• Fri
  • Nov 28, 2014
  • Updated: 5:59pm

Beijing air pollution

The Chinese capital has for many years suffered from serious air pollution. Primary sources of pollutants include exhaust emission from Beijing's more than five million motor vehicles, coal burning in neighbouring regions, dust storms from the north and local construction dust. A particularly severe smog engulfed the city for weeks in early 2013, elevating public awareness to unprecedented levels and prompting the government to roll out emergency measures. 


Beijing reunited with 'long-lost' blue skies as cold spell clears haze

PUBLISHED : Saturday, 02 February, 2013, 12:00am
UPDATED : Saturday, 02 February, 2013, 3:47am

Beijing residents saw a return of "long-lost" blue skies yesterday, with air quality improving to levels labelled "good" by the US embassy after hitting hazardous levels on 20 days last month.

Still, concerns over the smog that had blanketed the capital, as well as nearby northern and eastern provinces, have prompted the Beijing authorities to ask residents to set off fewer fireworks during the Lunar New Year.

The concentration of PM2.5, fine air particles that pose the greatest health risk, was 14 micrograms per cubic metre at 9am, according to the embassy. The level near Tiananmen Square fell to four from an average of 100, Beijing's environmental monitoring centre said yesterday.

Every day in January, Peak readings from the US embassy exceeded the World Health Organisation's recommendation for daily exposure of no higher than 25. The daily average last month was 196 micrograms per cubic metre, with an intraday high of 886 on January 12.

The China Meteorological Administration said a cold spell bringing precipitation dissipated fog and haze on the mainland. "Beijing welcomed long-lost blue skies this morning," it said.

"The fog and haze that has persisted for days will end its domination of the central and eastern regions", which would see snow and rain over the weekend, it said.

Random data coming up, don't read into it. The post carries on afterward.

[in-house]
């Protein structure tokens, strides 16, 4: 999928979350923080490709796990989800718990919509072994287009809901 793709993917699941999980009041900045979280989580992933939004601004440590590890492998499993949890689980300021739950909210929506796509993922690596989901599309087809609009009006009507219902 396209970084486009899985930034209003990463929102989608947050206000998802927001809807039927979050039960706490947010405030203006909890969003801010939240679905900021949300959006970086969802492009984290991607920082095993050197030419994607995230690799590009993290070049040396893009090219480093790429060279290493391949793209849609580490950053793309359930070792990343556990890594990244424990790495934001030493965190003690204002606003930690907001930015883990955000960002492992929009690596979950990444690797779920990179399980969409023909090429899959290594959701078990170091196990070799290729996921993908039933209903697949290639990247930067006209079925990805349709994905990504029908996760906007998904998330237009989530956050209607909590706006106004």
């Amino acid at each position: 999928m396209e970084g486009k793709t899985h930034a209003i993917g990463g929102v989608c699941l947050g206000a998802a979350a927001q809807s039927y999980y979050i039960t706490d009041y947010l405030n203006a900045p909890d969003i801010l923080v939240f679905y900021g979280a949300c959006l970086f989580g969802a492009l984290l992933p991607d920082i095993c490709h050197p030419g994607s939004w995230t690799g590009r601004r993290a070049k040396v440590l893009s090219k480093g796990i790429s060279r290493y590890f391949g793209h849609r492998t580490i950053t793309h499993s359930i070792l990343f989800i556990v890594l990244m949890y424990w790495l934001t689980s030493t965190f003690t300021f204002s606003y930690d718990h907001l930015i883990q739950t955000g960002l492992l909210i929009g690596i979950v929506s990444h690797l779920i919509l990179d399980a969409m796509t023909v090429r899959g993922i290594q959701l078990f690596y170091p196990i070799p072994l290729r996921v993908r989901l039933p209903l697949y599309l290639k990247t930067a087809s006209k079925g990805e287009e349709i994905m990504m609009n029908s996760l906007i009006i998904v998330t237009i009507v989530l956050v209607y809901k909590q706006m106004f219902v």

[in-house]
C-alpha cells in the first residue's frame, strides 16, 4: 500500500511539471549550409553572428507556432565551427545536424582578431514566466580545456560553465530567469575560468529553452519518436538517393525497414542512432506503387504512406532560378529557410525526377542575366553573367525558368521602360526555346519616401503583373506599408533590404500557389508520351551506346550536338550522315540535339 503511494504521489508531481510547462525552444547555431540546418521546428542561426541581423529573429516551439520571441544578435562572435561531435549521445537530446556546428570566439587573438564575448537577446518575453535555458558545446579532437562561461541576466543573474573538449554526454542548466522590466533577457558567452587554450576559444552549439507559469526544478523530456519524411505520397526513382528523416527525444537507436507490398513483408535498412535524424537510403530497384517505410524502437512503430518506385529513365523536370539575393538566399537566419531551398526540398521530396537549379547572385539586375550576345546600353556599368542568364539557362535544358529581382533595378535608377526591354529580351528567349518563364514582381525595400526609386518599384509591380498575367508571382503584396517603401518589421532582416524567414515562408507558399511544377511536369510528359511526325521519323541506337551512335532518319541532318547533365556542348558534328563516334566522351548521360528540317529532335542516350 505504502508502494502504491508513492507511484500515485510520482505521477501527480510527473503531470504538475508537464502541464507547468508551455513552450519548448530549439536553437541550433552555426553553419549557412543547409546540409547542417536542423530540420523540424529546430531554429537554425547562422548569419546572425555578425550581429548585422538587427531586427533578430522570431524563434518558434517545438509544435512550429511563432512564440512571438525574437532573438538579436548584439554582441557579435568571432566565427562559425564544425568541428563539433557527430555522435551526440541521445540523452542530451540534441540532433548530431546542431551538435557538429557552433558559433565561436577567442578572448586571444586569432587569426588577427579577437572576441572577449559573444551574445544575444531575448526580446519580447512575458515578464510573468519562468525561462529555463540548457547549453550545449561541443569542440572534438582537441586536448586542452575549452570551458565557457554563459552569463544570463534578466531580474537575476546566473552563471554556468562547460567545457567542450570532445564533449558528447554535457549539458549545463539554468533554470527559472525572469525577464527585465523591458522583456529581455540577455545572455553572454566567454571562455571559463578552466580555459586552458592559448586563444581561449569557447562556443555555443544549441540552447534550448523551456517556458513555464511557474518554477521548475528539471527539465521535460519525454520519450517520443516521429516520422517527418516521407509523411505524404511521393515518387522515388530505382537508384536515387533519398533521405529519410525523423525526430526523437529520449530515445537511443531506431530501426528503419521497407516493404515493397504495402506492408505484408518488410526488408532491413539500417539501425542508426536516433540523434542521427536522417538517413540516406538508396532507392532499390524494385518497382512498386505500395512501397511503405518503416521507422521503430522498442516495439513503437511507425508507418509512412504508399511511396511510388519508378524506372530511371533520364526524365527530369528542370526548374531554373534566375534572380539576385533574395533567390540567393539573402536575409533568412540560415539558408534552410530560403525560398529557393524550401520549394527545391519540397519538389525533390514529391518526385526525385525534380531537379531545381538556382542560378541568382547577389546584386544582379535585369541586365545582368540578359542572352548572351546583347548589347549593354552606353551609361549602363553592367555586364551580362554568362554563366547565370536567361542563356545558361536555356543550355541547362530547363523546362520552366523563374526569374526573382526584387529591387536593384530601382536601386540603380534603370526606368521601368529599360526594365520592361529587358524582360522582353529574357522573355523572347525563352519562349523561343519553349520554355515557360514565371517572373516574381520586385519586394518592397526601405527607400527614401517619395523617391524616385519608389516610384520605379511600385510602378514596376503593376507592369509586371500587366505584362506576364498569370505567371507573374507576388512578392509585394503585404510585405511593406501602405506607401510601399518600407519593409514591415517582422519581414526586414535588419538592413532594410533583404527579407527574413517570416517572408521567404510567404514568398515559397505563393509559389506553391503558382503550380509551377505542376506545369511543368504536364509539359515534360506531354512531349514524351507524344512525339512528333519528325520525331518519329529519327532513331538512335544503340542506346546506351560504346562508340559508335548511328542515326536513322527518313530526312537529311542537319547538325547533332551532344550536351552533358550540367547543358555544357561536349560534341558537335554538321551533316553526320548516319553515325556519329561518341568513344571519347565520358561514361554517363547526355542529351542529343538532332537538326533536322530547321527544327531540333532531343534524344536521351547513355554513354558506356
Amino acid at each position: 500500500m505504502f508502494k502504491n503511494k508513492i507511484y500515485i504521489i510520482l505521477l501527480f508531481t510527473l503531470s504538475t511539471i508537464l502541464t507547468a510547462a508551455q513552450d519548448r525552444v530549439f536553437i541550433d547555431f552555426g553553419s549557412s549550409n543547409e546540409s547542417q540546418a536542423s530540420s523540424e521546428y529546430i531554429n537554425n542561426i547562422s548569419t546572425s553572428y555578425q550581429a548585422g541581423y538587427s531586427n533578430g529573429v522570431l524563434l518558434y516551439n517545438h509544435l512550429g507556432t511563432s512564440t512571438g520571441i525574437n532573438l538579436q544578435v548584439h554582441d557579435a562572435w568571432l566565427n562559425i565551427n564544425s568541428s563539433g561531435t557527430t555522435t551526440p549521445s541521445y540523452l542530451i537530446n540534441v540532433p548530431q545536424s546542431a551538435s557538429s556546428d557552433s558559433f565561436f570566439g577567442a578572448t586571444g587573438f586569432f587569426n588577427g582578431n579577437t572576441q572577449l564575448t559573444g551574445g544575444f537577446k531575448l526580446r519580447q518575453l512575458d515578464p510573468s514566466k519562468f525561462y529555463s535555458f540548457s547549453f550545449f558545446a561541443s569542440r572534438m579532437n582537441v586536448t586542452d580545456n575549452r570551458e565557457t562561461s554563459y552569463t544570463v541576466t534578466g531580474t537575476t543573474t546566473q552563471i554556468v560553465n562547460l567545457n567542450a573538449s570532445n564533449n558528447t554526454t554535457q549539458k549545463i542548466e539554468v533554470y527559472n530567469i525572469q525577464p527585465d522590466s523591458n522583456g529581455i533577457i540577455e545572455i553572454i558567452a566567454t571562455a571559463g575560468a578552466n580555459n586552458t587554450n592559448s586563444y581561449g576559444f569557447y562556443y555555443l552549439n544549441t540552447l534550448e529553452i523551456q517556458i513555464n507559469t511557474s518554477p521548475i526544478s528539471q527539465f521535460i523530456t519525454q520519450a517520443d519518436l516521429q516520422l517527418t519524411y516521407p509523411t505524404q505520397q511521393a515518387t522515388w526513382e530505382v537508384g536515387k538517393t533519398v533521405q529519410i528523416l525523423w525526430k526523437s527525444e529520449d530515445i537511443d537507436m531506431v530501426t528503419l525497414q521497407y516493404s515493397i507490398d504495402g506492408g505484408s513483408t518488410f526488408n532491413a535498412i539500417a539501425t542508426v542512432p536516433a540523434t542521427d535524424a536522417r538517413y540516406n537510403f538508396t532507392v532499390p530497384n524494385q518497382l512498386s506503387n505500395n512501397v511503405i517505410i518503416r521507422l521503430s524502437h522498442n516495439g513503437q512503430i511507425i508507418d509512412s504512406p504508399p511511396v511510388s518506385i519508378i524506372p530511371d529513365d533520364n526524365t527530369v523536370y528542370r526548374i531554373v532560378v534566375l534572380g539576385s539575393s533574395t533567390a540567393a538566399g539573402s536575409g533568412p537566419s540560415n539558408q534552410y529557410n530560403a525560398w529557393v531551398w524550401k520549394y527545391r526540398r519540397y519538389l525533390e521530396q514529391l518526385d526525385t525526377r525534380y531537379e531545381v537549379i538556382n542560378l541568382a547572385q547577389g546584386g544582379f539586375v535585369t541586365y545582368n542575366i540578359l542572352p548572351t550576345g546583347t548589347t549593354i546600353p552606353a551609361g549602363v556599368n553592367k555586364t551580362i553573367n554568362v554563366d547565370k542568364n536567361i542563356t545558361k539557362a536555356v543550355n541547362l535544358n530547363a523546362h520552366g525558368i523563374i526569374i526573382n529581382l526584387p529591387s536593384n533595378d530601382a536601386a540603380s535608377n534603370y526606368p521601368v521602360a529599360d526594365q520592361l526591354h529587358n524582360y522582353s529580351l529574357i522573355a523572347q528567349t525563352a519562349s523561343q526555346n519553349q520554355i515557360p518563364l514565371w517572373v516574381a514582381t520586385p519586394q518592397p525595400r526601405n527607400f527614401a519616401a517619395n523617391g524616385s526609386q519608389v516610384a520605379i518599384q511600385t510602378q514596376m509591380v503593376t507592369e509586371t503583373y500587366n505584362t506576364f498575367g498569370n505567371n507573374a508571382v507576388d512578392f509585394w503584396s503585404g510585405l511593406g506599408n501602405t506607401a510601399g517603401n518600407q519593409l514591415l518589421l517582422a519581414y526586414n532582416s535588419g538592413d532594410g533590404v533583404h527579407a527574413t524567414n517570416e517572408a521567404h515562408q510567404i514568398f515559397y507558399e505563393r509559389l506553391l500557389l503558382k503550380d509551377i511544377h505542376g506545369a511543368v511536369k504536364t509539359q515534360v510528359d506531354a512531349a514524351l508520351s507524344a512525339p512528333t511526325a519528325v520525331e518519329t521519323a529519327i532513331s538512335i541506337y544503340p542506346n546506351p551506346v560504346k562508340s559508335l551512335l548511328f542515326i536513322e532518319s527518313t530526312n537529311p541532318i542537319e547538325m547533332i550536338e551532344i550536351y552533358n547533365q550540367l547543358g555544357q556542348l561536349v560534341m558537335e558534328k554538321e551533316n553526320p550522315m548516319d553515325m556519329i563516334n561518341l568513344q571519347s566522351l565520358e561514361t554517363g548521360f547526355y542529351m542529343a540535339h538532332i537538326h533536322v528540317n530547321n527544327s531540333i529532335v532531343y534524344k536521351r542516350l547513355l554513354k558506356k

From January 1 to 28, Beijing had 23 smoggy days, about 10 more than the same period over the past 10 years and the most since 1954, said Liang Xudong, head of the Beijing Urban Meteorology Institute.

Meanwhile, the Beijing office on fireworks yesterday called on residents to refrain from setting off fireworks during the Lunar New Year that starts on February 10, "in order to reduce emissions of pollutants", Xinhua reported.

After hours of fireworks during last year's holiday, the density of PM2.5 increased sharply to 1,593 micrograms per cubic metre in downtown Beijing, 1.5 times higher than the most polluted day so far in the capital.


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China’s car culture is incongruent with its large land block culture even which are found even in the middle of city with scary few streets. When land block size couldn’t be reduced to create more public roads, serious road congestions will remain if without a great reduction of cars. In fact a further expansion in subway services in Beijing is of limited help to clear road congestion and ultimately related air pollution.
When comes to attributing air pollution to cars it is as important as to count cars as roads servicing them. Beijing has very few roads to compare for the many cars to use. Furthermore, with large land blocks, street intersections are few which reduce opportunities for alternate routes. All of these factors contribute to blocked traffics which inevitably with idling cars pumping exhaust fumes into air while waiting for clearance. Here we have few statistics in comparing the street grid of Beijing with Manhattan. Take a land block in central Beijing bounded by 建国门外大街, 东三环中路, 光华路, 西大望路covering an area of 810,000 square meter which later针织路 was put into service (another road was added since my research). There are 5 roads verses 21 covering equal land area in Manhattan. Consequently, the area in Beijing has mere 6 intersections verses 54 in Manhattan to facilitate traffic movement. Even that, the city mayor imposed a limit for inbound cars into Manhattan when traffic congestions became severe. The traffic lights in Manhattan are synchronized so to work efficiently for cars and pedestrians moving in large batches (no flyovers or overpasses required like in Beijing).


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